Blind Woodcrafters Wood Shop resumes with a little support

Student shows off a frame she made using pocket joinery.

Photo By Washington State School for the Blind

PETALUMA, Calif. — After being dormant for several years due to the COVID-19 pandemic and staff shortages, the Washington State School for the Blind (WSSB) has resumed its Blind Woodcrafters Wood Shop. 

The WSSB is located in Vancouver, Washington, and has been in operation for over 125 years. Its core purpose is to empower blind and low-vision individuals to reach their full potential and its philosophy is that by teaching various aspects of woodworking, visually impaired students will experience the joys of working with a renewable product(wood) and making items with their own hands. The program is made possible with the help of volunteers, grants, and donations from companies willing to invest in vocational life skills for blind and low-vision students. Castle USA has donated a pocket-cutting machine, technical consultation, and communications support.

The Blind Woodcrafters Workshop.

“We are making sawdust again and the students are loving it,” said Alex Zimmerman, program volunteer and part-time staff member. “Castle’s donation allows students to become familiar with production wood joinery equipment that’s used in many manufacturing facilities, which increases their potential future employment opportunities. Just as important, is that students are learning how to safely operate any tool, which enhances their skills while overcoming challenges.”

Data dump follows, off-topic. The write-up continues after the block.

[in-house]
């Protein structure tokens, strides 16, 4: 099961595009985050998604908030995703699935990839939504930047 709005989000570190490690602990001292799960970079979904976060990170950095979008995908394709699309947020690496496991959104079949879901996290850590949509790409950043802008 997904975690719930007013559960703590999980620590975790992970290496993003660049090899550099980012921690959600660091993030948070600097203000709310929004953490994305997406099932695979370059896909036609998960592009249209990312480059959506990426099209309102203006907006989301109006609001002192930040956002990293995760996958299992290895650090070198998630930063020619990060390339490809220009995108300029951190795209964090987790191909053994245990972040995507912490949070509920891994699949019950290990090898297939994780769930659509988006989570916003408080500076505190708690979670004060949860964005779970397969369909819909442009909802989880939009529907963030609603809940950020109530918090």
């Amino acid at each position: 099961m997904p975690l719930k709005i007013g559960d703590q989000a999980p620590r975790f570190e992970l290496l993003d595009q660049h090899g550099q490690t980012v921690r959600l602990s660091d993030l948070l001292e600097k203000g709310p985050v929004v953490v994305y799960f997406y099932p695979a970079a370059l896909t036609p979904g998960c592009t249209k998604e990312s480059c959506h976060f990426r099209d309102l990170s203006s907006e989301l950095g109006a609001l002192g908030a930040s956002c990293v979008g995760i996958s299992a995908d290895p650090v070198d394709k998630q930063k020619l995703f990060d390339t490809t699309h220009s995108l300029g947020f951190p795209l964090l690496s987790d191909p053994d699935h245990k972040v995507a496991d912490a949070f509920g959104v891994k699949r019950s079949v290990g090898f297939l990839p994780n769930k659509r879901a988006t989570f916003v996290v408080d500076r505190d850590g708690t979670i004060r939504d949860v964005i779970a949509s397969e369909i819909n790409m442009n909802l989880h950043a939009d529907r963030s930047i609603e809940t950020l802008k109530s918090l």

Mathias Forsman, Castle CEO said, “We heard about the Blind Woodcrafters Shop and immediately got involved. It’s such a fantastic program and we’re amazed at what the students are accomplishing.”

A student learning how to assemble a frame using pocket joinery.



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Larry Adams | Editor

Larry Adams is a Chicago-based writer and editor who writes about how things get done. A former wire service and community newspaper reporter, Larry is an award-winning writer with more than three decades of experience. In addition to writing about woodworking, he has covered science, metrology, metalworking, industrial design, quality control, imaging, Swiss and micromanufacturing . He was previously a Tabbie Award winner for his coverage of nano-based coatings technology for the automotive industry. Larry volunteers for the historic preservation group, the Kalo Foundation/Ianelli Studios, and the science-based group, Chicago Council on Science and Technology (C2ST).